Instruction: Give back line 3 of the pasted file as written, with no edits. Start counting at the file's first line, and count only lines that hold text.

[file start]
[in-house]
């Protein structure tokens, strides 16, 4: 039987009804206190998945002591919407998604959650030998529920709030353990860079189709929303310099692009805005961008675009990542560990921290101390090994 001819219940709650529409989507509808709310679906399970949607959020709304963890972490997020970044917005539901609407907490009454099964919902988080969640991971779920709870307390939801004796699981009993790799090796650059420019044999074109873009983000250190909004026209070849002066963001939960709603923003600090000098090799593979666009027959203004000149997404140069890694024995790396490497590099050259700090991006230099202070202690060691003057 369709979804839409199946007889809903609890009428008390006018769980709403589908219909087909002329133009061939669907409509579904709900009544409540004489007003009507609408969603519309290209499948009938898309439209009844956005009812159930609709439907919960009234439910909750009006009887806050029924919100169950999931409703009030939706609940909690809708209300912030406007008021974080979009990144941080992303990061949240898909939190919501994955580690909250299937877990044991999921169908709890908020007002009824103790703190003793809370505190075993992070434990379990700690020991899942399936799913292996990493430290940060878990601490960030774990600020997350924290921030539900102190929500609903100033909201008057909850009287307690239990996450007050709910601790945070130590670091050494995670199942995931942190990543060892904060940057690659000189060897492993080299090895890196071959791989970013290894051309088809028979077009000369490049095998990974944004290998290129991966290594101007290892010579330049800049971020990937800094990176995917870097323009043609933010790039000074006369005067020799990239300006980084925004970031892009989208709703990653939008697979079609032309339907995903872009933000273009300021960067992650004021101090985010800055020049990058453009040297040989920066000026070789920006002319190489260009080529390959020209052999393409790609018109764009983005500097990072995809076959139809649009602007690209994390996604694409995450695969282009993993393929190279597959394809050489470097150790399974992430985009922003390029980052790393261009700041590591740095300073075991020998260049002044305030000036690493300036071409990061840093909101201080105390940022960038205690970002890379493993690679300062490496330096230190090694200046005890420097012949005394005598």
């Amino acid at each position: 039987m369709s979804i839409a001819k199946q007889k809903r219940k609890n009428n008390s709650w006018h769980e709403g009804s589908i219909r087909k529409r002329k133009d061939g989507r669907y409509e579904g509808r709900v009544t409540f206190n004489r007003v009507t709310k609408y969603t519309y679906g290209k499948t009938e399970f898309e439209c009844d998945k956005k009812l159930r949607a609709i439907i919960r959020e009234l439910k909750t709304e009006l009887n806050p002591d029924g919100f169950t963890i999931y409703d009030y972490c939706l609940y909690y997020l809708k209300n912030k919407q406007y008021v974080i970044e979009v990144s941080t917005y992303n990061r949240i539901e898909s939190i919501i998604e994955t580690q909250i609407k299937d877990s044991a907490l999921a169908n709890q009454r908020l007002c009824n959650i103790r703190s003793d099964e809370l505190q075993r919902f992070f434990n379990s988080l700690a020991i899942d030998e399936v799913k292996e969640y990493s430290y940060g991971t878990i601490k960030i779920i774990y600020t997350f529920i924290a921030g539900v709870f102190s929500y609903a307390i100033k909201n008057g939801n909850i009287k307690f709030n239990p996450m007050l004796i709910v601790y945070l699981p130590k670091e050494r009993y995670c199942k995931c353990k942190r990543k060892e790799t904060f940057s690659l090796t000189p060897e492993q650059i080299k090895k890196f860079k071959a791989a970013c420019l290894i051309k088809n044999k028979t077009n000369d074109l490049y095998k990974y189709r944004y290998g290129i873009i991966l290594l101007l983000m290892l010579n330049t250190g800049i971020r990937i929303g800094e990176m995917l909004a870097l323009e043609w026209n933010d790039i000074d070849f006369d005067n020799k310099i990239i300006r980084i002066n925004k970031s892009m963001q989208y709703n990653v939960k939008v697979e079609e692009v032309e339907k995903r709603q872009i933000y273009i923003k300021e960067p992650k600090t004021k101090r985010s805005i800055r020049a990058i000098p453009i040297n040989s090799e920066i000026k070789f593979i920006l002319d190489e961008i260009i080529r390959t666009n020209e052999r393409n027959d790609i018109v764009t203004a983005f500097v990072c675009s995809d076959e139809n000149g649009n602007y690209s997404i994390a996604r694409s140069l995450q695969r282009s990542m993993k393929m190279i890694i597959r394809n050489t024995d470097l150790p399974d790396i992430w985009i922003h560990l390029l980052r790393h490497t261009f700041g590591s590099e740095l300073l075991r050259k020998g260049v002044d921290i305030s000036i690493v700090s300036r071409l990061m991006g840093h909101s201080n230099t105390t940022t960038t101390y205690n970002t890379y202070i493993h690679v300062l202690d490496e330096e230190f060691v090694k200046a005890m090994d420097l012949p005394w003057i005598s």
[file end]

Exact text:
């Amino acid at each position: 039987m369709s979804i839409a001819k199946q007889k809903r219940k609890n009428n008390s709650w006018h769980e709403g009804s589908i219909r087909k529409r002329k133009d061939g989507r669907y409509e579904g509808r709900v009544t409540f206190n004489r007003v009507t709310k609408y969603t519309y679906g290209k499948t009938e399970f898309e439209c009844d998945k956005k009812l159930r949607a609709i439907i919960r959020e009234l439910k909750t709304e009006l009887n806050p002591d029924g919100f169950t963890i999931y409703d009030y972490c939706l609940y909690y997020l809708k209300n912030k919407q406007y008021v974080i970044e979009v990144s941080t917005y992303n990061r949240i539901e898909s939190i919501i998604e994955t580690q909250i609407k299937d877990s044991a907490l999921a169908n709890q009454r908020l007002c009824n959650i103790r703190s003793d099964e809370l505190q075993r919902f992070f434990n379990s988080l700690a020991i899942d030998e399936v799913k292996e969640y990493s430290y940060g991971t878990i601490k960030i779920i774990y600020t997350f529920i924290a921030g539900v709870f102190s929500y609903a307390i100033k909201n008057g939801n909850i009287k307690f709030n239990p996450m007050l004796i709910v601790y945070l699981p130590k670091e050494r009993y995670c199942k995931c353990k942190r990543k060892e790799t904060f940057s690659l090796t000189p060897e492993q650059i080299k090895k890196f860079k071959a791989a970013c420019l290894i051309k088809n044999k028979t077009n000369d074109l490049y095998k990974y189709r944004y290998g290129i873009i991966l290594l101007l983000m290892l010579n330049t250190g800049i971020r990937i929303g800094e990176m995917l909004a870097l323009e043609w026209n933010d790039i000074d070849f006369d005067n020799k310099i990239i300006r980084i002066n925004k970031s892009m963001q989208y709703n990653v939960k939008v697979e079609e692009v032309e339907k995903r709603q872009i933000y273009i923003k300021e960067p992650k600090t004021k101090r985010s805005i800055r020049a990058i000098p453009i040297n040989s090799e920066i000026k070789f593979i920006l002319d190489e961008i260009i080529r390959t666009n020209e052999r393409n027959d790609i018109v764009t203004a983005f500097v990072c675009s995809d076959e139809n000149g649009n602007y690209s997404i994390a996604r694409s140069l995450q695969r282009s990542m993993k393929m190279i890694i597959r394809n050489t024995d470097l150790p399974d790396i992430w985009i922003h560990l390029l980052r790393h490497t261009f700041g590591s590099e740095l300073l075991r050259k020998g260049v002044d921290i305030s000036i690493v700090s300036r071409l990061m991006g840093h909101s201080n230099t105390t940022t960038t101390y205690n970002t890379y202070i493993h690679v300062l202690d490496e330096e230190f060691v090694k200046a005890m090994d420097l012949p005394w003057i005598s």